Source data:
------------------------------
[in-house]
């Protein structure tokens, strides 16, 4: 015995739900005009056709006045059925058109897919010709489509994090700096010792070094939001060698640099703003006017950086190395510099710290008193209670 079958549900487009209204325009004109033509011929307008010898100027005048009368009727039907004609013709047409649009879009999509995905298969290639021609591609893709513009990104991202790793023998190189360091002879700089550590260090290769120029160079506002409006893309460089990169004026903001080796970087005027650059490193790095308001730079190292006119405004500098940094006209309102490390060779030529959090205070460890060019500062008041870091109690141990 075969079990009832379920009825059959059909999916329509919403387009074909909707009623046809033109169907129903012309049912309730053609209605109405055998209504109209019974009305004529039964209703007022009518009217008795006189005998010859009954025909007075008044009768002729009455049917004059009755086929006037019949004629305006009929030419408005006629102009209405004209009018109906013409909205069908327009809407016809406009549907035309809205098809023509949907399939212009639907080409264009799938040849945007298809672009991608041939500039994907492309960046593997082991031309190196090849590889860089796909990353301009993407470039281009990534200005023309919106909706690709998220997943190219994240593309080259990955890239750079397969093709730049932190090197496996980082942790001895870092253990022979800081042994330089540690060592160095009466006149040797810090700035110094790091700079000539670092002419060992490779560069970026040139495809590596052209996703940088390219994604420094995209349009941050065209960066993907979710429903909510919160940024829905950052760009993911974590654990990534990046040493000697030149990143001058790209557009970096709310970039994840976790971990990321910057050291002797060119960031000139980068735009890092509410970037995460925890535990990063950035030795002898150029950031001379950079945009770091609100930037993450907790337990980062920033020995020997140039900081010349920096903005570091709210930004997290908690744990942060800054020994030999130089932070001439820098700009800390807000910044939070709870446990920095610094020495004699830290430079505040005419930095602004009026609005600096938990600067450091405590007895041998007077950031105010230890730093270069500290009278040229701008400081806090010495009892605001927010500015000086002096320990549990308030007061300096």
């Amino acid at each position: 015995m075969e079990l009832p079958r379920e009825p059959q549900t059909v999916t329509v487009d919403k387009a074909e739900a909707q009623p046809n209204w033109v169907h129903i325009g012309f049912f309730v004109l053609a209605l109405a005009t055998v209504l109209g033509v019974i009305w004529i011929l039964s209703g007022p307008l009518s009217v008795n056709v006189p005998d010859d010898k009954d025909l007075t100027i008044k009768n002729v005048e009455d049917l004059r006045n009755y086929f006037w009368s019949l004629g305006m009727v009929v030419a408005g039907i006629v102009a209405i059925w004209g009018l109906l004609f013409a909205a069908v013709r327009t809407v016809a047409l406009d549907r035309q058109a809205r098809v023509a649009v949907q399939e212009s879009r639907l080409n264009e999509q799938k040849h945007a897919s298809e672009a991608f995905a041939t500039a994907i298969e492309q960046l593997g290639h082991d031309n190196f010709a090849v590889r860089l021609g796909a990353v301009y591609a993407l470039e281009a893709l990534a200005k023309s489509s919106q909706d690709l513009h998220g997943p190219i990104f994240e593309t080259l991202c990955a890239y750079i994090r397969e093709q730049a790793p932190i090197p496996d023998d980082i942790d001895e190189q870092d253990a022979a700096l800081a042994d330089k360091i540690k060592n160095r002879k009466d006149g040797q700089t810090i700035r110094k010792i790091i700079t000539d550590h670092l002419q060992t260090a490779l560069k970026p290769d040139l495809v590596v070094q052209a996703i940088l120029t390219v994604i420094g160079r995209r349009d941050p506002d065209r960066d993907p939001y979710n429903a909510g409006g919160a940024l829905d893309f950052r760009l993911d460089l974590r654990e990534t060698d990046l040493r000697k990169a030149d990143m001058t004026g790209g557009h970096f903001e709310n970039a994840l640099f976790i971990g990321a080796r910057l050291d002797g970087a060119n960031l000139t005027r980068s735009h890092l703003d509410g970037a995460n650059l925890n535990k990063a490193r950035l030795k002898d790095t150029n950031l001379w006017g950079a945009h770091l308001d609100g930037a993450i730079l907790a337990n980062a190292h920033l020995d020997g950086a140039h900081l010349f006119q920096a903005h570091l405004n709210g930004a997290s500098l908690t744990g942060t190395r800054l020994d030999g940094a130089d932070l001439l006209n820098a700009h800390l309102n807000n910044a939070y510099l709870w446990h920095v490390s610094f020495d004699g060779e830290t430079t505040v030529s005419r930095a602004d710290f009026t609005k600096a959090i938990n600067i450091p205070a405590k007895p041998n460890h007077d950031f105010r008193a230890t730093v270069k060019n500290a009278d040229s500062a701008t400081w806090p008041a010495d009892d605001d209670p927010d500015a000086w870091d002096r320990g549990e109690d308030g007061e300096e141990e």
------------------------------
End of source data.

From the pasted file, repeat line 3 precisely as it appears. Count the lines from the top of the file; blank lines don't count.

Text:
């Amino acid at each position: 015995m075969e079990l009832p079958r379920e009825p059959q549900t059909v999916t329509v487009d919403k387009a074909e739900a909707q009623p046809n209204w033109v169907h129903i325009g012309f049912f309730v004109l053609a209605l109405a005009t055998v209504l109209g033509v019974i009305w004529i011929l039964s209703g007022p307008l009518s009217v008795n056709v006189p005998d010859d010898k009954d025909l007075t100027i008044k009768n002729v005048e009455d049917l004059r006045n009755y086929f006037w009368s019949l004629g305006m009727v009929v030419a408005g039907i006629v102009a209405i059925w004209g009018l109906l004609f013409a909205a069908v013709r327009t809407v016809a047409l406009d549907r035309q058109a809205r098809v023509a649009v949907q399939e212009s879009r639907l080409n264009e999509q799938k040849h945007a897919s298809e672009a991608f995905a041939t500039a994907i298969e492309q960046l593997g290639h082991d031309n190196f010709a090849v590889r860089l021609g796909a990353v301009y591609a993407l470039e281009a893709l990534a200005k023309s489509s919106q909706d690709l513009h998220g997943p190219i990104f994240e593309t080259l991202c990955a890239y750079i994090r397969e093709q730049a790793p932190i090197p496996d023998d980082i942790d001895e190189q870092d253990a022979a700096l800081a042994d330089k360091i540690k060592n160095r002879k009466d006149g040797q700089t810090i700035r110094k010792i790091i700079t000539d550590h670092l002419q060992t260090a490779l560069k970026p290769d040139l495809v590596v070094q052209a996703i940088l120029t390219v994604i420094g160079r995209r349009d941050p506002d065209r960066d993907p939001y979710n429903a909510g409006g919160a940024l829905d893309f950052r760009l993911d460089l974590r654990e990534t060698d990046l040493r000697k990169a030149d990143m001058t004026g790209g557009h970096f903001e709310n970039a994840l640099f976790i971990g990321a080796r910057l050291d002797g970087a060119n960031l000139t005027r980068s735009h890092l703003d509410g970037a995460n650059l925890n535990k990063a490193r950035l030795k002898d790095t150029n950031l001379w006017g950079a945009h770091l308001d609100g930037a993450i730079l907790a337990n980062a190292h920033l020995d020997g950086a140039h900081l010349f006119q920096a903005h570091l405004n709210g930004a997290s500098l908690t744990g942060t190395r800054l020994d030999g940094a130089d932070l001439l006209n820098a700009h800390l309102n807000n910044a939070y510099l709870w446990h920095v490390s610094f020495d004699g060779e830290t430079t505040v030529s005419r930095a602004d710290f009026t609005k600096a959090i938990n600067i450091p205070a405590k007895p041998n460890h007077d950031f105010r008193a230890t730093v270069k060019n500290a009278d040229s500062a701008t400081w806090p008041a010495d009892d605001d209670p927010d500015a000086w870091d002096r320990g549990e109690d308030g007061e300096e141990e």